CC BY 4.0 · Global Medical Genetics 2021; 08(02): 069-071
DOI: 10.1055/s-0041-1726336
Original Article

The Story of a Ship Journey, Malaria, and the HBB Gene IVS-II-745 Mutation: Circassian Immigration to Cyprus

1  Department of Medical Genetics, Faculty of Medicine, Near East University, Nicosia, Cyprus
2  Rare Diseases Research Group, DESAM Institute, Near East University, Nicosia, Cyprus
,
3  Department of Medical Genetics, Faculty of Medicine, Bursa Uludag University, Bursa, Turkey
,
1  Department of Medical Genetics, Faculty of Medicine, Near East University, Nicosia, Cyprus
4  Department of Medical Pathology, Faculty of Medicine, Near East University, Nicosia, Cyprus
,
5  Department of Medical Genetics, Faculty of Medicine, Erciyes University, Kayseri, Turkey
› Author Affiliations
 

Abstract

Background During 19th century, the Circassians were secluded from their lands and forced to migrate to Ottoman Empire properties. Approximately 2,346 Circassians were exiled from Istanbul to Cyprus Island. During the deportation journey, many of Circassian passed away in consequence of malaria and unknown reasons. Overall, 1,351 survivor Circassians managed to reach the island, however, many of them had faced with endemic malaria again in Cyprus. An autosomal recessive hematological disorder thalassemia was the second endemic health condition after malaria, whereas thalassemia carriers show resistance to malaria infections.

Materials and Methods A large Cypriot family with 57 members whose grandparents were supposed to be in that ship journey has been investigated in this study. Polymerase chain reaction (PCR)–amplification refractory mutation system (ARMS) analysis technique was used for genotyping the HHB gene.

Results The human β-globin (HBB) gene c.316–106C > G (IVS-II-745) (II-745) heterozygous variation have been detected.

Conclusion Overall, this study is a very good example for a typical natural selection. In this case, one single gene point mutation did not limit survival in the society; natively, it increased their survival changes to form new colonization and the inheritance of the mutation to the next generations.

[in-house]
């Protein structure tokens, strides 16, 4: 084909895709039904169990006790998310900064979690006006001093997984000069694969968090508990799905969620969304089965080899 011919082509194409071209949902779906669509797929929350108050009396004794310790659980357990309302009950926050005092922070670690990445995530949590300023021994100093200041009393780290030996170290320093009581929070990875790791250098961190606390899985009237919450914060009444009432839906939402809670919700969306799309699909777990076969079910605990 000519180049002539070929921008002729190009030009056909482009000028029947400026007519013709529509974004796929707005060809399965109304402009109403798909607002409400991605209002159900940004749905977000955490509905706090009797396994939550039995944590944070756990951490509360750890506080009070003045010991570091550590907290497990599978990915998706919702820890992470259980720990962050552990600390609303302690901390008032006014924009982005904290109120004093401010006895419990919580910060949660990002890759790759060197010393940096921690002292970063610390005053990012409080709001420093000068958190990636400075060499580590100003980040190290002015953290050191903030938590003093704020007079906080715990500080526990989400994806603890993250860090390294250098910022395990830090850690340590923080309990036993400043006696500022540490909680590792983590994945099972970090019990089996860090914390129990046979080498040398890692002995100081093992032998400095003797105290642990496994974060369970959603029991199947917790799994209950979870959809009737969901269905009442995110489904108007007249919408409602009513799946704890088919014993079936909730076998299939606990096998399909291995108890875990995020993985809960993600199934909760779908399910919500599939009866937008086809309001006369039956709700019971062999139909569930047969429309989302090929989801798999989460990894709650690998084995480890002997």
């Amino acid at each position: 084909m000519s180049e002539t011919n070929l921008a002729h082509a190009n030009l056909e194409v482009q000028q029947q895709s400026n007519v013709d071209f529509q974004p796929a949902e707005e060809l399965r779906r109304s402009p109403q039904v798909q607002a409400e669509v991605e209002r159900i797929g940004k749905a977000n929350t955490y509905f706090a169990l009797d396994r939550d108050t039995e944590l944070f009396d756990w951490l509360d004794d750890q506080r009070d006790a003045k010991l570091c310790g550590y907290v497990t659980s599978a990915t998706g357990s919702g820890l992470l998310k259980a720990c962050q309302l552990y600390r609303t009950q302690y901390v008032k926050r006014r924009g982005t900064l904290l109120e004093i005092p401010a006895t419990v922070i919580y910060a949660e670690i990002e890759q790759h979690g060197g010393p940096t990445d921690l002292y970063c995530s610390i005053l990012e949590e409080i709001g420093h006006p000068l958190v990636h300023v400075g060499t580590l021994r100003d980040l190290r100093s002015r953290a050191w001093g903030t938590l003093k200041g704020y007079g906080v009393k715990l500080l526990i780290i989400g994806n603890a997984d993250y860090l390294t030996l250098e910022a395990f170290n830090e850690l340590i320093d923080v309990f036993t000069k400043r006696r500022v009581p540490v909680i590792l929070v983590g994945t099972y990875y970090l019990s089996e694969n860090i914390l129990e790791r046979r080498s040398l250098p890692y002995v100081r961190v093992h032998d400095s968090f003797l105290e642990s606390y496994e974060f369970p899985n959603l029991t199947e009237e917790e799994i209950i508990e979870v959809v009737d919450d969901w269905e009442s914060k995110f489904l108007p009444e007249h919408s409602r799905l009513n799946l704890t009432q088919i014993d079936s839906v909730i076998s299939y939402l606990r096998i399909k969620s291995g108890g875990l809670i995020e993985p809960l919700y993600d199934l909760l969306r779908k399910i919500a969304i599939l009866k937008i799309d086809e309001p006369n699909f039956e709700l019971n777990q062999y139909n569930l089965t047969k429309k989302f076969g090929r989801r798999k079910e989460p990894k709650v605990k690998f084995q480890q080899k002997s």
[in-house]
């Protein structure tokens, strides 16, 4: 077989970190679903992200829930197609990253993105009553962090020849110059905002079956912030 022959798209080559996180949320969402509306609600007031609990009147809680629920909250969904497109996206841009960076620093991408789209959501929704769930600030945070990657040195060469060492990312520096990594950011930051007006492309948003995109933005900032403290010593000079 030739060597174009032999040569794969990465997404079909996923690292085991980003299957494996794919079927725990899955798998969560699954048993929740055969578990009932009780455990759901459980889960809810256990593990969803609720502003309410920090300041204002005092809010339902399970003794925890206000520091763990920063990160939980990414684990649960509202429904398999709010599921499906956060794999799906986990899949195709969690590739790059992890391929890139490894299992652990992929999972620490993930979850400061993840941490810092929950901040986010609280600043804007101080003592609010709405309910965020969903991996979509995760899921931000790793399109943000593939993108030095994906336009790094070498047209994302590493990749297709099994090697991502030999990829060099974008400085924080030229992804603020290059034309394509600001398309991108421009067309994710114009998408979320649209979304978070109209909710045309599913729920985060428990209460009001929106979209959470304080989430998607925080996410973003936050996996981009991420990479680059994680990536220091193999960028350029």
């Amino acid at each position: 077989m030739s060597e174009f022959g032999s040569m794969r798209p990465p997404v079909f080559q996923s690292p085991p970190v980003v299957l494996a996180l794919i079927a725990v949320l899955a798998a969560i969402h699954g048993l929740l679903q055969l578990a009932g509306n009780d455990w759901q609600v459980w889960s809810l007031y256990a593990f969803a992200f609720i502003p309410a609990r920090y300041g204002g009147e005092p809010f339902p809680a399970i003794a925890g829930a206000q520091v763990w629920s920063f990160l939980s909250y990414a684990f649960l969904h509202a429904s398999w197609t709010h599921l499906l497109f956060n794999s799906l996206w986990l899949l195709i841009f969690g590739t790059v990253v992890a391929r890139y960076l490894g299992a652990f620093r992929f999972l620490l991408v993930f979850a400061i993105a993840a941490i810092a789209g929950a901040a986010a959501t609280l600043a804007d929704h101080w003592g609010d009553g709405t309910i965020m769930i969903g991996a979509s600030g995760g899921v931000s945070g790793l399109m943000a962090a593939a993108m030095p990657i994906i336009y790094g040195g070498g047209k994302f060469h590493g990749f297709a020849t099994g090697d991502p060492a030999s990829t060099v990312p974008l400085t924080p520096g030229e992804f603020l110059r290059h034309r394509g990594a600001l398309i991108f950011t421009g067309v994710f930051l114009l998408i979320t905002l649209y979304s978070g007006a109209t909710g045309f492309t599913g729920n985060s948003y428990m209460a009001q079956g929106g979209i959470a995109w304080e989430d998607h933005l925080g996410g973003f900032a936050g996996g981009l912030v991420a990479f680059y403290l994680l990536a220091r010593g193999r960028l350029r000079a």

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Introduction

During the 19th century, the autochthonous Circassians (Adyghe, Cherkess) of the Caucasus, who resisted to dominate the Eurasian Basin, were driven away from the mainland as a consequence of “The Great Game” between the British Empire, the Ottoman Empire, and the Russian Tsarist. All Circassian tribes, particularly near the coastal zone or around Krasnaya Polyana (Red Plateau) region, were relentlessly deported in view of the geopolitical anxiety of Russia. The number of Circassians directly killed by the Russians was estimated to be more than 500,000.[1] According to the British war historian Allen, the number of Circassians placed in the Ottoman territory was more than 600,000 between the years of 1863 and 1864.[2]

Immigration to Istanbul was banned due to epidemic diseases; therefore, shipment was directed to the Balkans. The Circassians, who had settled to Cyprus, were originally from Samsun, prior to Caucasus and Istanbul. Approximately 2,346 Circassians were exiled from Istanbul to Cyprus by three Ottoman flagged Aufdromachi vessels named “Revan-i Ticaret,” “Hıfz-i Rahman,” and “Eflak.” During the deportation journey, many people could not survive due to malaria and unknown reasons.[3] It was suspected that they fell victim to malaria or typhus. In fact, only 1,351 of 2,346 Circassians arrived to Cyprus.

An autosomal recessive hematological disorder, β-thalassemia, was one of the most serious endemic health conditions in Mediterranean region after malaria.[4] [5] [6] During 1944 to 1946 Dr. Alan Fawdry was first to report thalassemia in Cyprus[5] and the control of malaria was successful in Cyprus between the years of 1946 and 1950.[7] Haldane suggested that heterozygous carriers for β-thalassemia are less predispose to severe malarial infections, since cells containing reduce or absent synthesis of globin chains are not very conductive to malarial parasite expansion properly within the erythrocytes.[8] Previous studies have revealed that five mutations were detected amongst the Turkish Cypriots[9] [10] and Greek Cypriots.[11] The results were generally similar IVS-I-110 (G→A) 74.1%, IVS-I-1 (G→A) 7.3%, IVS-I-6 (T→C) 7.8%, IVS-II-745 (C→G) 6.5%, codon 39 (C→T) 0.9%, unknown 3.4% were the frequency of Turkish Cypriots and IVS-I-110 (G→A) 79.0%, IVS-I-6 (G→A) 6.3%, IVS-I-I (T→C) 6.0%, IVS-II-745 (C→G) 4.1%, codon 39 (C→T) 1.8%, and the other 3.4% were the frequency for Greek Cypriots, respectively ([Table 1]).[10] [11] The mutation denoted as IVS-II-745 (C→G) was introduced to the Eastern Mediterranean region during Muslim groups movement living in former Turkish territories to Southern Europe as a consequence of the Ottoman Empire falling (starting from 1914 AD), consequently contributing to a racial admixture.[12] [13] In addition, the IVS-II-745 (C→G) mutation was detected in less heterogenic regions, for instance Northern, Southern, and Western Anatolia[14] [15] [16] ([Table 2]). In this study, we aimed to trace the introducer of the mutation in the island and explained natural selection process.